New paper cum printing unit owned by GOI started at Hoshangabad in MP. There is a recent news that the first batch of thousand rupee notes printed here were found to be without security thread and RBI has asked banks not to recirculate these notes whenever they get them into the bank.
  • RBI planning to issue plastic currency notes
  • GOI planning to issue rupee one notes
Banker to government – Changes in the method of estimation of Ways and Means Advances recommended by a committee have been introduced.
Ways and Means advance is a temporary loan given by RBI to state and central governments. It is one of the three ways of borrowing available to the government for borrowing within the country, the other two being treasury bills and dated securities.
Treasury bills are short term securities issued with 91 and 364 days maturity. They are always issued at a discount to the face value and redeemed at par or face value at maturity. So interest on these instruments are not paid separately as the interest rate decides the discounting rate.
Cash Management bills are treasury bills of specific maturity usually lesser than 91 days issued by RBI to raise temporary liquid funds.
Dated Securities are long term government securities with names usually carrying the rate of interest on the securities and year of maturity. For instance the name `7% Government of India 2030’ indicates that the security carries an annual interest at 7% and will be redeemed in 2030. The rate of interest is called Coupon Rate.
Sometimes bonds are issued with Call option (a right of the issuing institution  to recall the bond by paying off the bond holder before the maturity period) or a put option (option to the holder of the bond to surrender the bond and seek return of face value) subject to certain conditions specified.

Control and Supervision over banks

  • Issue of license to 11 Payment banks and letter of intent to 12 entities for issue of Small Banks license
  • RBI has permitted banks dealing in FE to set up IFSC Banking Unit (IBU)s in IFSC (International Financial Service Centres.
Ø Banks in the public and private sector authorized to deal in Foreign Exchange are eligible to set up IBUs with prior permission from RBI
Ø The parent bank has to provide a minimum capital of US $ 20 million or its equivalent in any foreign currency to IBU
Ø Liabilities of IBU are exempt from CRR and SLR
Ø Funds can be raised only from foreign sources but can be deployed with both persons not resident in India as well as those resident in India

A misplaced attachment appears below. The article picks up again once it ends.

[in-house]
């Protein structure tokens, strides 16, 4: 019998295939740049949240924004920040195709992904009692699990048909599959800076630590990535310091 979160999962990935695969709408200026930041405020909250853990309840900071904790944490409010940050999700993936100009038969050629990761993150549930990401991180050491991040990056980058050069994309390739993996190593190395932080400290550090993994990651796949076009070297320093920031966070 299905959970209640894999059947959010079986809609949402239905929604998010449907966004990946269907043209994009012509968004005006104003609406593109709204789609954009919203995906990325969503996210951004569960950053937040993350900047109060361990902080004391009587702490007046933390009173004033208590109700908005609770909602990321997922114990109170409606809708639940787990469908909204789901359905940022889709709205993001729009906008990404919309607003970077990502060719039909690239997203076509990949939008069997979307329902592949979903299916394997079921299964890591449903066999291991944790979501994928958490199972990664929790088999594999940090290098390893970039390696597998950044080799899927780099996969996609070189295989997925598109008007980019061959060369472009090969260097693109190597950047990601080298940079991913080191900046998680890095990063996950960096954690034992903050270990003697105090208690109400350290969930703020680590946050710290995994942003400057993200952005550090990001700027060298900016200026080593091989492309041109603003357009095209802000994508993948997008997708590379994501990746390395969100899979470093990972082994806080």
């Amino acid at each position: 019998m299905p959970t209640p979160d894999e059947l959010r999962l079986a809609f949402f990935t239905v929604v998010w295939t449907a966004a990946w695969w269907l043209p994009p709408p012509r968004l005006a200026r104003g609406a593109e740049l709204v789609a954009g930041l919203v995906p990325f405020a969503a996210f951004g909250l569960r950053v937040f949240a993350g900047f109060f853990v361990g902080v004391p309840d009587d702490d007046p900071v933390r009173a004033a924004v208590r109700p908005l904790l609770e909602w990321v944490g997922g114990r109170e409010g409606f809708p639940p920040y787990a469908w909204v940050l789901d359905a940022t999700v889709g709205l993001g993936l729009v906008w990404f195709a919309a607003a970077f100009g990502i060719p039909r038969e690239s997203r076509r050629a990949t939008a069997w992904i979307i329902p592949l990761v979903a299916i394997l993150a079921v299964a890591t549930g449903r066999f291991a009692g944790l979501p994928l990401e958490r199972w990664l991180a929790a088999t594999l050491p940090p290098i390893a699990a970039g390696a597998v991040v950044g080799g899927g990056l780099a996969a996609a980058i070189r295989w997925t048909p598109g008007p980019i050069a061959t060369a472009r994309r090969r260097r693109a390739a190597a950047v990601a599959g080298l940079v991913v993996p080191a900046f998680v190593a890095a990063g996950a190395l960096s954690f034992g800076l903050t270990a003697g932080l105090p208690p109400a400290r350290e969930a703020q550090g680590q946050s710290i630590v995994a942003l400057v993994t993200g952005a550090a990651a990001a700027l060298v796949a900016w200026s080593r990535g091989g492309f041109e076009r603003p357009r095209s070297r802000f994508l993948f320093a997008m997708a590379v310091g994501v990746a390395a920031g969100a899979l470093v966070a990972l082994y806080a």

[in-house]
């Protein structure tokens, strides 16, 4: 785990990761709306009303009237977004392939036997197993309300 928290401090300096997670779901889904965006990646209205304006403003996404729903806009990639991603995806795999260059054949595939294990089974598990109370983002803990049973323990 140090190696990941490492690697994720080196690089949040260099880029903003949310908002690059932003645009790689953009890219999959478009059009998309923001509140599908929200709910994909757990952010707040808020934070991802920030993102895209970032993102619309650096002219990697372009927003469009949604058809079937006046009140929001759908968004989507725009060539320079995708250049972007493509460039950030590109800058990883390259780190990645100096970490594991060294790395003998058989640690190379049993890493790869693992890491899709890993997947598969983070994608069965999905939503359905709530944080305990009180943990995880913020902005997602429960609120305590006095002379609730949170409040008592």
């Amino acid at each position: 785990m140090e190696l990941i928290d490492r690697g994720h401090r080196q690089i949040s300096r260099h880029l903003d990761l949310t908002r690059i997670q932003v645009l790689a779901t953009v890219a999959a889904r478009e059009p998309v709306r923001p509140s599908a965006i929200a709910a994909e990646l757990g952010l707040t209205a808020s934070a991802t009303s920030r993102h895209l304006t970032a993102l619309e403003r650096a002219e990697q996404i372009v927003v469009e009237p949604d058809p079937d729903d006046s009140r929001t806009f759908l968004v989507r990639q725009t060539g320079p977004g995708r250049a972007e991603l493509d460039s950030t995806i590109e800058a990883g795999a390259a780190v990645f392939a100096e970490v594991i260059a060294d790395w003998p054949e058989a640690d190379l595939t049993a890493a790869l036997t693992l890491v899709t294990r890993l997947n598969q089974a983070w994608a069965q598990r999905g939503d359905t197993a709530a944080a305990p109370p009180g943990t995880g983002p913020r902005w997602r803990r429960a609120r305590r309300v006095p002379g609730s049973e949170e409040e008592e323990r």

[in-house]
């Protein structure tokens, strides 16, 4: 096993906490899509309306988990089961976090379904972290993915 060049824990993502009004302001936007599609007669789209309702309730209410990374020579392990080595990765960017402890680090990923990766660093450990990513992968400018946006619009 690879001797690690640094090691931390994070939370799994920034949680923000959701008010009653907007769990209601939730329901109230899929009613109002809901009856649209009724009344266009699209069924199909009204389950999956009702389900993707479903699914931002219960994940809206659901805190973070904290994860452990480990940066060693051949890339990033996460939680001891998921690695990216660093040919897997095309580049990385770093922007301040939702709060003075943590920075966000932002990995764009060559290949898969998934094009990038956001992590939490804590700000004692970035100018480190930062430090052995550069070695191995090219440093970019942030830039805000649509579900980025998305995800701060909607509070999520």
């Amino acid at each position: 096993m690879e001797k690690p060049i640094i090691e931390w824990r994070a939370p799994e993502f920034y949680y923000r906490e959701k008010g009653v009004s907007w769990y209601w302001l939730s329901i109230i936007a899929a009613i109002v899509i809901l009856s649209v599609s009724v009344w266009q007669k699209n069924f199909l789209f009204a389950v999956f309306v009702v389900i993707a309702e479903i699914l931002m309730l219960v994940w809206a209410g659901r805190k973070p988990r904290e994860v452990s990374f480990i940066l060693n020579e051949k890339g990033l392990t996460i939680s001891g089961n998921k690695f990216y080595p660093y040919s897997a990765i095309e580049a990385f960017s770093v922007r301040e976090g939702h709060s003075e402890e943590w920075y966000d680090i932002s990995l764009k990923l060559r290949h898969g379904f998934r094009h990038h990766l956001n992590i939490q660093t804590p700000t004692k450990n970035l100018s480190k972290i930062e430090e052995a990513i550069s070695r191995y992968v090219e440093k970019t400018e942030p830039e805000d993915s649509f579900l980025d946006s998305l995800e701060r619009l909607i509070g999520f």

Ø All transactions shall be only in foreign currency
Ø Can undertake transactions with nonresident entities other than individuals/retail customers and HNIs
Ø Not allowed to open SB or CA. They cannot issue bearer instruments or cheques.
Ø Prudential norms as applicable to overseas branches of Indian banks will be applicable to IBUs
Ø Deposits will not be covered by deposit insurance
Ø No liquidity support from RBI.


An IFSC caters to customers outside the jurisdiction of the domestic economy.
  • Fund-raising services for individuals, corporations and governments
  • Asset management and global portfolio diversification undertaken by pension funds, insurance companies and mutual funds
  • Wealth management
  • Global tax management and cross-border tax liability optimization, which provides a business opportunity for financial intermediaries, accountants and law firms.
  • Global and regional corporate treasury management operations that involve fund raising, liquidity investment and management and asset-liability matching.
  • Risk management operations such as insurance and reinsurance
  • Merger and acquisition activities among trans-national corporations.

RBI relaxes norms for branch merger and closure

  • Banks can close, shift, merge, all branches except rural and sole semi urban branches.
  • The bank is required to get approval of DCC/DLRC.
  • Further banks to ensure banking needs of the centre where the branch is located met through the satellite offices, mobile vans or Banking Correspondent Services.
  • RBI has asked the banks to open more brick and mortar branches in villages with no banking facilities and with a population of more than 5,000. It has asked banks to submit a roadmap on how many branches they will be opening by 31 March 2017. Banks have to submit the roadmap by end of January 2016.
  • RBI observed that coverage of banking services in unbanked villages is skewed towards the BC model and the ratio of branches to BC is very low. Therefore, it has been decided to focus on villages with population above 5,000 without a bank branch of a scheduled commercial bank.